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AMUSEMENT PARK INJURIES LEAD TO CALLS FOR GREATER REGULATION

In Kansas City earlier this month, the 10-year-old son of a state legislator died on what is billed as "the world's tallest water slide," the Verruckt raft ride (Verruckt is German for "insane.") In Greene County, Tennessee, on August 8, three girls fell to the ground when a ferris wheel malfunctioned. In light of these tragedies, critics are calling for tighter regulations on the industry.

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Ken Martin, an amusement park safety consultant, says that every state has amusement parks, county fairs with midways and rides, and similar attractions, but there's no agreement between any of the states regarding inspections or maintenance of the rides. He notes that, in the last five years, 29 people have died on amusement rides or water slides in the United States. He points to a powerful lobby funded by the amusement park industry, which he says has prevented federal regulation for years.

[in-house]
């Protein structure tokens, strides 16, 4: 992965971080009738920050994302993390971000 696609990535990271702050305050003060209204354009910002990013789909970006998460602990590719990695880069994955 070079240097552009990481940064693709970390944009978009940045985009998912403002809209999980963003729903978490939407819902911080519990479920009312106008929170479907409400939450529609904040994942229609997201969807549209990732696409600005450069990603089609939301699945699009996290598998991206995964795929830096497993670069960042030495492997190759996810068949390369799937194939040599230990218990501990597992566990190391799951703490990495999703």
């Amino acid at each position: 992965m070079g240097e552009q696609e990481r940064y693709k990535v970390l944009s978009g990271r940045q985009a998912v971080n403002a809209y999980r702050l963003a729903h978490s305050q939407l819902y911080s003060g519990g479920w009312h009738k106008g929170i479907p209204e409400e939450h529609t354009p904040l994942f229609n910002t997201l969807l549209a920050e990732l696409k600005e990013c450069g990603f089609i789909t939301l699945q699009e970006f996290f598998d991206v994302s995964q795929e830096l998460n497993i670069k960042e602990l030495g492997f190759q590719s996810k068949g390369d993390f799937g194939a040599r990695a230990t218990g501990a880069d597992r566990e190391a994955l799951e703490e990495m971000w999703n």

According to Martin, responsibility for federal oversight of amusement parks and water parks currently falls under the U.S. Consumer Product Safety Commission (CPSC). However, the CPSC has no authority to regulate attractions at permanent parks-only traveling outfits like the one in Greene County. Even then, he warns, there's no such thing as a routine annual inspection. Instead, federal investigators tend only to get involve after an accident.

If you live in one of six states-Alabama, Mississippi, Utah, Nevada, South Dakota and Wyoming-there are no laws whatsoever governing the inspection of carnival or amusement park rides. Some states, including Kansas and Tennessee, allow park owners to conduct their own inspections, using private inspectors.

New Jersey and Pennsylvania, however, are at the other end of the spectrum. Both have state-trained investigators who conduct thorough and regular inspections.

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